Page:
Though I am free and belong to no one, I have made myself a slave to everyone, to win as many as possible.  To the Jews I became like a Jew, to win the Jews. To those under the law I became like one under the law (though I myself am not under the law),so as to win those under the law. To those not having the law I became like one not having the law (though I am not free from God’s law but am under Christ’s law), so as to win those not having the law.  To the weak I became weak, to win the weak. I have become all things to all people so that by all possible means I might save some. I do all this for the sake of the gospel, that I may share in its blessings.

2.  Pray that God would give you divine appointments

Earlier in the Corinthian letter, Paul wrote:

What then is Apollos? What is Paul? Servants through whom you came to believe, as the Lord assigned to each. (1 Corinthians 3:5)

Paul reminded the Corinthians about how they made their journey to faith over time through various conversational encounters.

Each of those conversational encounters were divine appointments, those prompting a moment that will impact someone’s life in their journey to faith.  I want to give you examples of how this can play out in real life.

Pray for more divine appointments with your neighbor.

3.  Pray that God will keep those neighbors before you.

Your neighbors are not just a nameless class of irrelgious people.

They are not simply “the unsaved.”  Rather, they are individuals with names, stories, hopes, dreams.  They are people that you can grow to love and serve.

You could pray that seeing your neighbors will become a trigger that will prompt you to pray,

Lord use me to share the love of Christ with them.

Lord, use me to invite them to church.

Pray that God would give you the opportunity to invite someone to church this coming weekend.

4.  Pray that you’ll receive the Father’s heart of love.

It’ll be easy to get annoyed with your neighbors when they won’t cut their tree limbs back, or when their dog continues to do its business on your yard.

It’ll become easy to ignore your neighbor if you never interact with them.

It’ll become easy to forget about their spiritual condition once you have spent a good amount of time with them.

Instead of letting business as usual develop, ask the Lord to give you His heart of love for those who don’t know him.

Ask regularly, ask plainly, and ask with great passion.

Ask the Lord for that same compassion Jesus felt that day outside of Jerusalem.

When he saw the crowds, he had compassion on them, because they were harassed and helpless, like sheep without a shepherd. Then he said to his disciples, “The harvest is plentiful but the workers are few. Ask the Lord of the harvest, therefore, to send out workers into his harvest field.”  (Matthew 9:36-38)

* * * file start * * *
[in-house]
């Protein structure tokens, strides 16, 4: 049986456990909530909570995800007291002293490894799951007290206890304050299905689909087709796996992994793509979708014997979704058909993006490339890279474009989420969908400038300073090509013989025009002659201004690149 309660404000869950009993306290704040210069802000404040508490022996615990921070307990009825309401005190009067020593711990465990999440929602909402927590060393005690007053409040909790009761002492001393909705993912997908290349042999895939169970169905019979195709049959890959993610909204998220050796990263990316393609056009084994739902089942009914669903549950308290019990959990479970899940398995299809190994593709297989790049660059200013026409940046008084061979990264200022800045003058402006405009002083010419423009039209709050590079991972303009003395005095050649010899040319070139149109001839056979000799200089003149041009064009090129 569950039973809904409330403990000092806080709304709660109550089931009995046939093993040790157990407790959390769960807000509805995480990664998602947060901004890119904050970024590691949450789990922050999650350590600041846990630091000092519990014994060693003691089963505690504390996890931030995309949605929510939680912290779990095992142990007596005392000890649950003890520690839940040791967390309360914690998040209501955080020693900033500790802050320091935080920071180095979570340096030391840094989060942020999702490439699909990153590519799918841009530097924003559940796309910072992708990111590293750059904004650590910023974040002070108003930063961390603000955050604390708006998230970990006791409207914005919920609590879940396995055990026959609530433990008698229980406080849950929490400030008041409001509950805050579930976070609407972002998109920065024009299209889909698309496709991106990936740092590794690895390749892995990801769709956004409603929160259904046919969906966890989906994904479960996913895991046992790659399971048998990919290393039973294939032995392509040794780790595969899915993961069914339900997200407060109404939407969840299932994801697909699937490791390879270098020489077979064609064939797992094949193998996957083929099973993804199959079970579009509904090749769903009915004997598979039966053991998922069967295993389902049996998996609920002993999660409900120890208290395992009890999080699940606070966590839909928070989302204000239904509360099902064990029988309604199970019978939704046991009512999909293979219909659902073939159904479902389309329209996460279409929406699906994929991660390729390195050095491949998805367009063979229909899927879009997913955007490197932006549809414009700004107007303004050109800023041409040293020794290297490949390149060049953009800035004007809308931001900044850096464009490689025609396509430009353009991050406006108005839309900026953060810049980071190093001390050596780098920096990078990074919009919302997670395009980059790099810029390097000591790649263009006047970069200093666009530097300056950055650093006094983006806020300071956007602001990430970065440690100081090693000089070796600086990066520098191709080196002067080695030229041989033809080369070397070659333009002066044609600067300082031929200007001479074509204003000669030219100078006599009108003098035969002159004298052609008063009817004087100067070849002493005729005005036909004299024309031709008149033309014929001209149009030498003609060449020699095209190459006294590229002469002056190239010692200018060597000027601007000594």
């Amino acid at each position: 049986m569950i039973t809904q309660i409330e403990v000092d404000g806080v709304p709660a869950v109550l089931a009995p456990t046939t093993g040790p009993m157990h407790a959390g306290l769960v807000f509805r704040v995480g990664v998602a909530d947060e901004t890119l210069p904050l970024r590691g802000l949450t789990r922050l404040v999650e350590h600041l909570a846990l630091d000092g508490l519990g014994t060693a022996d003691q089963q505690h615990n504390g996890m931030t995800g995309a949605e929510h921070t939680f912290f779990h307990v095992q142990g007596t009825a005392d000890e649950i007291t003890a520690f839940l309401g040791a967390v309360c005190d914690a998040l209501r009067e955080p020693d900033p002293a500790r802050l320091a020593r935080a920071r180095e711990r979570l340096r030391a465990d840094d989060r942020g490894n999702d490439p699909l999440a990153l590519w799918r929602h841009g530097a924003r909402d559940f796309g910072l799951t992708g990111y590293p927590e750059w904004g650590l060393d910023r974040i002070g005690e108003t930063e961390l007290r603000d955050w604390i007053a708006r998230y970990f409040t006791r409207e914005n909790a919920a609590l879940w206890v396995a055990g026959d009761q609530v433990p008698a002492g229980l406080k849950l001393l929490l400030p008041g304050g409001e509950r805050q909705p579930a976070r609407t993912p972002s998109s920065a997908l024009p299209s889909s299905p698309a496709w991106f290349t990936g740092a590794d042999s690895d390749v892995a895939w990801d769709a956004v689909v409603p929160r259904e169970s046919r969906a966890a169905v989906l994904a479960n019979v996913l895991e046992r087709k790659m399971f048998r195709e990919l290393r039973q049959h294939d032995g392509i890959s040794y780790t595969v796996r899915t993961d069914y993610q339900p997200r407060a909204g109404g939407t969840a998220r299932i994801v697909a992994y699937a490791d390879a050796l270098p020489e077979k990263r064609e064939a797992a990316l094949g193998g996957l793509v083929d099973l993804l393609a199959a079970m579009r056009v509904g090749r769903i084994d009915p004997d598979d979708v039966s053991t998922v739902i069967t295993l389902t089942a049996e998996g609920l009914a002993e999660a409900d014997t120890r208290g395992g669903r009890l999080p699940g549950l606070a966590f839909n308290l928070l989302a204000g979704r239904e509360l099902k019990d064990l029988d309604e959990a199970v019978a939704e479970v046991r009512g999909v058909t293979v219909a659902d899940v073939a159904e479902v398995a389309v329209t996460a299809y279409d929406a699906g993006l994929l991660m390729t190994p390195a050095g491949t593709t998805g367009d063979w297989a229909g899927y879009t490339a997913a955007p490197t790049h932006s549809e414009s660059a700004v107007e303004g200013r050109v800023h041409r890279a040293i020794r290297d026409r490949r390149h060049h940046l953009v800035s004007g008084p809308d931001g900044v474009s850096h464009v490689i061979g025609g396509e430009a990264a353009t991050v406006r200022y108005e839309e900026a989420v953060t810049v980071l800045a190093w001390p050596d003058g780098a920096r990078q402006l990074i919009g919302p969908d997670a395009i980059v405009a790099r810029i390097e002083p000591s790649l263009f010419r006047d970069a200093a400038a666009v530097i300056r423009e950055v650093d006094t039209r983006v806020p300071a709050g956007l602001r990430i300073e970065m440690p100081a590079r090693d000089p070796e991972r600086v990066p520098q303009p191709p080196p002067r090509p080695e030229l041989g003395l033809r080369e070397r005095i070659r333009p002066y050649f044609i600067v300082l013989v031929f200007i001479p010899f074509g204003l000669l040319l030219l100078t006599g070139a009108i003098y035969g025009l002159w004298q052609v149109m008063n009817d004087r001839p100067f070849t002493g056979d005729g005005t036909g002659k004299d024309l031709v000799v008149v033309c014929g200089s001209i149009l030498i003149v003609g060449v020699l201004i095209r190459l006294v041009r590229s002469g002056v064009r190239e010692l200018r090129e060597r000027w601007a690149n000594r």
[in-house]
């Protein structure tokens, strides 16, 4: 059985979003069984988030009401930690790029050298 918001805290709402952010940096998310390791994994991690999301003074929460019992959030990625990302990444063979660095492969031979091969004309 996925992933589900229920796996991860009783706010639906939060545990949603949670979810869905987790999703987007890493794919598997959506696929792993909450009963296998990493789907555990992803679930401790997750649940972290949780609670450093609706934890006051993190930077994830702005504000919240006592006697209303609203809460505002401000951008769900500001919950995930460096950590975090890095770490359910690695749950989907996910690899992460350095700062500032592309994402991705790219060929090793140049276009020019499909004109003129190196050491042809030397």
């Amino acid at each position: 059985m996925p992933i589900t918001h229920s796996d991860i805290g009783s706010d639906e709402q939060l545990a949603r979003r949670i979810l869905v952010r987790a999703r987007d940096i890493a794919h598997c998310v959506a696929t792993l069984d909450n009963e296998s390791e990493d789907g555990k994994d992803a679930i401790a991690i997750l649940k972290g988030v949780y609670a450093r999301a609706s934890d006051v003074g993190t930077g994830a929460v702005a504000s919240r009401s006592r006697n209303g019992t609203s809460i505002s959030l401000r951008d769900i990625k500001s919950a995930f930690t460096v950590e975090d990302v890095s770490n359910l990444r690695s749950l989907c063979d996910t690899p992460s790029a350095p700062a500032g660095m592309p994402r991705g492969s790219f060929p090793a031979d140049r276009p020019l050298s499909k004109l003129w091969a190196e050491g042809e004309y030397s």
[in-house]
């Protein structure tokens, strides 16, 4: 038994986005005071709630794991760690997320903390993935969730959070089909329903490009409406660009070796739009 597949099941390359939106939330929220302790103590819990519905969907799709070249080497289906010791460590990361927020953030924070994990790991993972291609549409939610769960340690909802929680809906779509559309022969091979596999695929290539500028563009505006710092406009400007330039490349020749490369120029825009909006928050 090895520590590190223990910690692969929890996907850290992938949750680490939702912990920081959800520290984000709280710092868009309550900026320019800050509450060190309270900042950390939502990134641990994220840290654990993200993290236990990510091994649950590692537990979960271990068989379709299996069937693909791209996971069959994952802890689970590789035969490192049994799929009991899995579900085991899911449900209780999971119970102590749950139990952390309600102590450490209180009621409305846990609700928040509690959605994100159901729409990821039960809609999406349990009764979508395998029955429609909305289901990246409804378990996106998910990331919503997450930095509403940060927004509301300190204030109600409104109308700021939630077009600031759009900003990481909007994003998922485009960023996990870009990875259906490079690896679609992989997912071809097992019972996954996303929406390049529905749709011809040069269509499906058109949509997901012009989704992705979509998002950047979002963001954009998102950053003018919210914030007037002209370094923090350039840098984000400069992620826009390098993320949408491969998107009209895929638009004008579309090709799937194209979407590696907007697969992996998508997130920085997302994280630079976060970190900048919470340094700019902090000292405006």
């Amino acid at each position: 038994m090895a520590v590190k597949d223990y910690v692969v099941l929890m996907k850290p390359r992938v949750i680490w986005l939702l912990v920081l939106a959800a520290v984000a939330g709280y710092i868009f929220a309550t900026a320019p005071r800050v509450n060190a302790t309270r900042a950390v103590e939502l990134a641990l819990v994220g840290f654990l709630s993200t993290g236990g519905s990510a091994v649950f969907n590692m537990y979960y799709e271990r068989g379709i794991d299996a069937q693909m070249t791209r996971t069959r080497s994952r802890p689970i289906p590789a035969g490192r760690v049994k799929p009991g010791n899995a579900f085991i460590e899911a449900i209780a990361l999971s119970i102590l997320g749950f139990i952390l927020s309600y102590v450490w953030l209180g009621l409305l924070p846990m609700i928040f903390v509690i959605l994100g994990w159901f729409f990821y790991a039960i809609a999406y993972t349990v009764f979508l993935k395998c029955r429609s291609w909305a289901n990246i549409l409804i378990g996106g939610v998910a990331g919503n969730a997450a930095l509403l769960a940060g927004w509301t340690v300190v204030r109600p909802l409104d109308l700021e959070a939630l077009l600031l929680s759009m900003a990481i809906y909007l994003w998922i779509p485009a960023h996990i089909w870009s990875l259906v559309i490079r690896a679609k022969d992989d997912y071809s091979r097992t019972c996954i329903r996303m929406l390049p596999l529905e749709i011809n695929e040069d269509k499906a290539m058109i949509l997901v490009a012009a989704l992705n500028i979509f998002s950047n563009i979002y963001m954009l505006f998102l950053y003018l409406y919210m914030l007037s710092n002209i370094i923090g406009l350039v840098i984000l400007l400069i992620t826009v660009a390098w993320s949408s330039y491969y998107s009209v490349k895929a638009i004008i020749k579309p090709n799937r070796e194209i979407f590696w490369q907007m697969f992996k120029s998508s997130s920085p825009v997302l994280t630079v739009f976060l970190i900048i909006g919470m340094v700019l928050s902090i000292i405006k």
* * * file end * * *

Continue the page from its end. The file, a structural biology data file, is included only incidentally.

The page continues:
5.  Pray that you’ll discern their spiritual thirst.

As you pray regularly for your neighbor, you’ll begin to see what the Spirit of God is doing in their life.

You’ll begin to see their spiritual thirst.

Recently, I went on a charter fishing expedition.  The captain looked for clues as we drove to the fishing spots – birds feeding on bait fish.  The birds showed the captain where the small bait fish were swimming near the surface and that was the clue to the likely presence of the bigger fish we would catch.

Spiritual thirst is that clue that will begin to give you a hint of the spiritual hunger that is just below the surface.

In the way I teach personal evangelism, this thirst is what God uses to draw people to himself.  Jesus said:

“If anyone thirsts, let him come to Me and drink.” (John 7:37b)

Jesus plainly taught that if anyone wants a relationship with God, it can be obtained.

But notice that this claim to a relationship is specifically addressed only to those who are spiritually thirsty.

Pray that you’ll begin to see it.

I pray for my neighbors.  Will you pray for yours?

Here is the coaching corner.

Are you praying regularly for your neighbors?

Maybe it is time to make a prayer list of every neighbor in your apartment building, condo complex, or cul-de-sac.

Write down their names and set apart time in your devotional times to pray for them.

A Sinner’s Prayer is not The Goal of Evangelism

His prayer 25 years ago failed.

My friend had obediently prayed with the well meaning evangelist.  My friend repeated the phrases the evangelist said, one after the next, confessing his sin, inviting Jesus into his heart.

But nothing happened.

There was no spiritual transaction,  no renewal in his heart, no conviction of sin, and no awareness of the power of God’s grace.

My friend’s life didn’t change.  Twenty five years later, he simply reflects: